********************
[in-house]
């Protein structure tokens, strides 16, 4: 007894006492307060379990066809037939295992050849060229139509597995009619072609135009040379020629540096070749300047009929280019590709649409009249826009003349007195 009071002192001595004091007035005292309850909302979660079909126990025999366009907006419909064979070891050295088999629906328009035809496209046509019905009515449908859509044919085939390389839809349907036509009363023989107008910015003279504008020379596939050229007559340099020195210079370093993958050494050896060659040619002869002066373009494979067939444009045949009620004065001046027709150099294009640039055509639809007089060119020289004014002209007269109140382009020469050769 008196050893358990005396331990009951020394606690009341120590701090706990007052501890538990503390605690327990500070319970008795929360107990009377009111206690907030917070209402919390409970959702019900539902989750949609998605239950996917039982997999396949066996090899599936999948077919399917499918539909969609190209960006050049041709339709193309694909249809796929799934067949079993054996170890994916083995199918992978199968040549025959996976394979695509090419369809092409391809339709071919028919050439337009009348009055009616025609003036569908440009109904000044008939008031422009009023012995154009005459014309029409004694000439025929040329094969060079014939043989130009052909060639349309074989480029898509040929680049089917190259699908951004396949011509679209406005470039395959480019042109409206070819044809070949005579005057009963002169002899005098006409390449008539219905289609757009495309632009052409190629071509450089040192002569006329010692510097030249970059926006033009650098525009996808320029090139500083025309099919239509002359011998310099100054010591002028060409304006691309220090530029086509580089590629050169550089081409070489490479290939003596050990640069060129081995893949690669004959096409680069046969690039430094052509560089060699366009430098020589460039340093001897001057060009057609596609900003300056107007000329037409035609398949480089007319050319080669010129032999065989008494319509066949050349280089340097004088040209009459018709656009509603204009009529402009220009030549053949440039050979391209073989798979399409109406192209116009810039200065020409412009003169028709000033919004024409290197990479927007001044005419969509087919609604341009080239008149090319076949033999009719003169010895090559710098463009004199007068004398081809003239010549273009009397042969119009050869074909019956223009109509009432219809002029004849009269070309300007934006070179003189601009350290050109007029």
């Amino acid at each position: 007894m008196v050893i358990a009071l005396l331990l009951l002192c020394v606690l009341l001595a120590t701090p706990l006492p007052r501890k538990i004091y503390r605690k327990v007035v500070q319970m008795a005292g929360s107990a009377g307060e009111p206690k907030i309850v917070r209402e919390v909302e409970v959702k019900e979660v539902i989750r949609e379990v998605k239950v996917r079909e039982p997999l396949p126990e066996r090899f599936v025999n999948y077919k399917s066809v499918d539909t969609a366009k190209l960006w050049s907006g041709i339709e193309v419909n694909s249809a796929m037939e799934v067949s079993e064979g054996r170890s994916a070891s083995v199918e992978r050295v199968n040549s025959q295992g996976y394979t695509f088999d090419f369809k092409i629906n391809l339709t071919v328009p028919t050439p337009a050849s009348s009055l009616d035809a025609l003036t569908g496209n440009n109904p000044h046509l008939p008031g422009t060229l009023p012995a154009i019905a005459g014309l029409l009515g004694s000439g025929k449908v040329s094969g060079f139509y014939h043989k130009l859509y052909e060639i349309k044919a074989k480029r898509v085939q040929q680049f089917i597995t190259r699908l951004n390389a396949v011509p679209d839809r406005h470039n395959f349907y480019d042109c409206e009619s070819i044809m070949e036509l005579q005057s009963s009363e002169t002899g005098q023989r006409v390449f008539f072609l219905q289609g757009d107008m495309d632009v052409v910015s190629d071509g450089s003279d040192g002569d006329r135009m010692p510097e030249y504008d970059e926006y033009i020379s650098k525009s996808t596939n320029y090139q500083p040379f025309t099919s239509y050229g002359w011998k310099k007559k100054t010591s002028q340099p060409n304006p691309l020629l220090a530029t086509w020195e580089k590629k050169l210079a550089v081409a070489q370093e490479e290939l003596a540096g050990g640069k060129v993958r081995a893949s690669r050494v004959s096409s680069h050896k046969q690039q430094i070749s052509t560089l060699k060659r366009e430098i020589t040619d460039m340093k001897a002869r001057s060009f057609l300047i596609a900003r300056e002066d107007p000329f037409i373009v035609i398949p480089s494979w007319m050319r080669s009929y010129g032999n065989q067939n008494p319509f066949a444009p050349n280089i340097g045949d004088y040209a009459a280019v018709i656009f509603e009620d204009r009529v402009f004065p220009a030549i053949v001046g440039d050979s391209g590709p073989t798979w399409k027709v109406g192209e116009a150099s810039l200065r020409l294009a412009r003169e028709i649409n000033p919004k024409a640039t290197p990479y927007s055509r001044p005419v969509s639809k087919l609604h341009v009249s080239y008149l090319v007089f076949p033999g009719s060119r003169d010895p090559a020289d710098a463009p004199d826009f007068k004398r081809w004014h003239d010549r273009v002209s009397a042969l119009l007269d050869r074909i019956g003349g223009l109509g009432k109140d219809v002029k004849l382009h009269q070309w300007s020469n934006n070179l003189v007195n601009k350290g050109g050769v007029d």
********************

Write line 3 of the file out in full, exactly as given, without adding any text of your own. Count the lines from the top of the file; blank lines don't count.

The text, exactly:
């Amino acid at each position: 007894m008196v050893i358990a009071l005396l331990l009951l002192c020394v606690l009341l001595a120590t701090p706990l006492p007052r501890k538990i004091y503390r605690k327990v007035v500070q319970m008795a005292g929360s107990a009377g307060e009111p206690k907030i309850v917070r209402e919390v909302e409970v959702k019900e979660v539902i989750r949609e379990v998605k239950v996917r079909e039982p997999l396949p126990e066996r090899f599936v025999n999948y077919k399917s066809v499918d539909t969609a366009k190209l960006w050049s907006g041709i339709e193309v419909n694909s249809a796929m037939e799934v067949s079993e064979g054996r170890s994916a070891s083995v199918e992978r050295v199968n040549s025959q295992g996976y394979t695509f088999d090419f369809k092409i629906n391809l339709t071919v328009p028919t050439p337009a050849s009348s009055l009616d035809a025609l003036t569908g496209n440009n109904p000044h046509l008939p008031g422009t060229l009023p012995a154009i019905a005459g014309l029409l009515g004694s000439g025929k449908v040329s094969g060079f139509y014939h043989k130009l859509y052909e060639i349309k044919a074989k480029r898509v085939q040929q680049f089917i597995t190259r699908l951004n390389a396949v011509p679209d839809r406005h470039n395959f349907y480019d042109c409206e009619s070819i044809m070949e036509l005579q005057s009963s009363e002169t002899g005098q023989r006409v390449f008539f072609l219905q289609g757009d107008m495309d632009v052409v910015s190629d071509g450089s003279d040192g002569d006329r135009m010692p510097e030249y504008d970059e926006y033009i020379s650098k525009s996808t596939n320029y090139q500083p040379f025309t099919s239509y050229g002359w011998k310099k007559k100054t010591s002028q340099p060409n304006p691309l020629l220090a530029t086509w020195e580089k590629k050169l210079a550089v081409a070489q370093e490479e290939l003596a540096g050990g640069k060129v993958r081995a893949s690669r050494v004959s096409s680069h050896k046969q690039q430094i070749s052509t560089l060699k060659r366009e430098i020589t040619d460039m340093k001897a002869r001057s060009f057609l300047i596609a900003r300056e002066d107007p000329f037409i373009v035609i398949p480089s494979w007319m050319r080669s009929y010129g032999n065989q067939n008494p319509f066949a444009p050349n280089i340097g045949d004088y040209a009459a280019v018709i656009f509603e009620d204009r009529v402009f004065p220009a030549i053949v001046g440039d050979s391209g590709p073989t798979w399409k027709v109406g192209e116009a150099s810039l200065r020409l294009a412009r003169e028709i649409n000033p919004k024409a640039t290197p990479y927007s055509r001044p005419v969509s639809k087919l609604h341009v009249s080239y008149l090319v007089f076949p033999g009719s060119r003169d010895p090559a020289d710098a463009p004199d826009f007068k004398r081809w004014h003239d010549r273009v002209s009397a042969l119009l007269d050869r074909i019956g003349g223009l109509g009432k109140d219809v002029k004849l382009h009269q070309w300007s020469n934006n070179l003189v007195n601009k350290g050109g050769v007029d």